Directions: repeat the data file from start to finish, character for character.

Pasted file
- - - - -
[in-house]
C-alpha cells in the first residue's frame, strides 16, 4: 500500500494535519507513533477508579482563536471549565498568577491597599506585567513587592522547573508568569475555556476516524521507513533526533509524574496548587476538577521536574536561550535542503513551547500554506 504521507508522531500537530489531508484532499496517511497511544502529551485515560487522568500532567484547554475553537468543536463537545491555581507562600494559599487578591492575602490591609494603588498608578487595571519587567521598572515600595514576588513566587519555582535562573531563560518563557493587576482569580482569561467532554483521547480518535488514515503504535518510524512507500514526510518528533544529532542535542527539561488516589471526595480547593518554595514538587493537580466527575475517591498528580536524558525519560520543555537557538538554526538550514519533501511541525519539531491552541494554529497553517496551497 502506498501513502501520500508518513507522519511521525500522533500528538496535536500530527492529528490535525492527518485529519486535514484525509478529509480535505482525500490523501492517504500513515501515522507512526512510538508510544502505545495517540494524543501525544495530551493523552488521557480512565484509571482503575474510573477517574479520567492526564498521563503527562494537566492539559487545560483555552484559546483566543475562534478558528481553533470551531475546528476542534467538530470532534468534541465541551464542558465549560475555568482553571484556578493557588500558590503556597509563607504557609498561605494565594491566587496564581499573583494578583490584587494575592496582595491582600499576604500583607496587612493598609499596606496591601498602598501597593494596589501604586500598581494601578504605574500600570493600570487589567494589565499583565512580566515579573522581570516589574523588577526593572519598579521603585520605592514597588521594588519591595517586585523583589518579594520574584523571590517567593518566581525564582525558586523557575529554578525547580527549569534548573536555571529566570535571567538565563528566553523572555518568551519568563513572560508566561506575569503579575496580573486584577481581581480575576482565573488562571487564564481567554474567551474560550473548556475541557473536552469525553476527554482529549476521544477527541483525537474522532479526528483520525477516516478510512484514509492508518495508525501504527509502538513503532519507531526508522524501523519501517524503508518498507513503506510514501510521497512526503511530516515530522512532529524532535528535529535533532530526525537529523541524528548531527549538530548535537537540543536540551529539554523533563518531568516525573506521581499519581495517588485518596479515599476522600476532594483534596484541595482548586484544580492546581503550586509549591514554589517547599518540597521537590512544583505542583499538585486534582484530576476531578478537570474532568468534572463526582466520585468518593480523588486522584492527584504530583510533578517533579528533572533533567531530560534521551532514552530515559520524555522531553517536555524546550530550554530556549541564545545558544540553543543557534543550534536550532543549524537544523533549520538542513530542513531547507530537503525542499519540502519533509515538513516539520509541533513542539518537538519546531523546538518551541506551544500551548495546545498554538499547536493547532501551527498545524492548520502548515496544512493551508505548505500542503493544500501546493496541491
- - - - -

[in-house]
C-alpha cells in the first residue's frame, strides 16, 4: 500500500494535519507513533477508579482563536471549565498568577491597599506585567513587592522547573508568569475555556476516524521507513533526533509524574496548587476538577521536574536561550535542503513551547500554506 504521507508522531500537530489531508484532499496517511497511544502529551485515560487522568500532567484547554475553537468543536463537545491555581507562600494559599487578591492575602490591609494603588498608578487595571519587567521598572515600595514576588513566587519555582535562573531563560518563557493587576482569580482569561467532554483521547480518535488514515503504535518510524512507500514526510518528533544529532542535542527539561488516589471526595480547593518554595514538587493537580466527575475517591498528580536524558525519560520543555537557538538554526538550514519533501511541525519539531491552541494554529497553517496551497 502506498501513502501520500508518513507522519511521525500522533500528538496535536500530527492529528490535525492527518485529519486535514484525509478529509480535505482525500490523501492517504500513515501515522507512526512510538508510544502505545495517540494524543501525544495530551493523552488521557480512565484509571482503575474510573477517574479520567492526564498521563503527562494537566492539559487545560483555552484559546483566543475562534478558528481553533470551531475546528476542534467538530470532534468534541465541551464542558465549560475555568482553571484556578493557588500558590503556597509563607504557609498561605494565594491566587496564581499573583494578583490584587494575592496582595491582600499576604500583607496587612493598609499596606496591601498602598501597593494596589501604586500598581494601578504605574500600570493600570487589567494589565499583565512580566515579573522581570516589574523588577526593572519598579521603585520605592514597588521594588519591595517586585523583589518579594520574584523571590517567593518566581525564582525558586523557575529554578525547580527549569534548573536555571529566570535571567538565563528566553523572555518568551519568563513572560508566561506575569503579575496580573486584577481581581480575576482565573488562571487564564481567554474567551474560550473548556475541557473536552469525553476527554482529549476521544477527541483525537474522532479526528483520525477516516478510512484514509492508518495508525501504527509502538513503532519507531526508522524501523519501517524503508518498507513503506510514501510521497512526503511530516515530522512532529524532535528535529535533532530526525537529523541524528548531527549538530548535537537540543536540551529539554523533563518531568516525573506521581499519581495517588485518596479515599476522600476532594483534596484541595482548586484544580492546581503550586509549591514554589517547599518540597521537590512544583505542583499538585486534582484530576476531578478537570474532568468534572463526582466520585468518593480523588486522584492527584504530583510533578517533579528533572533533567531530560534521551532514552530515559520524555522531553517536555524546550530550554530556549541564545545558544540553543543557534543550534536550532543549524537544523533549520538542513530542513531547507530537503525542499519540502519533509515538513516539520509541533513542539518537538519546531523546538518551541506551544500551548495546545498554538499547536493547532501551527498545524492548520502548515496544512493551508505548505500542503493544500501546493496541491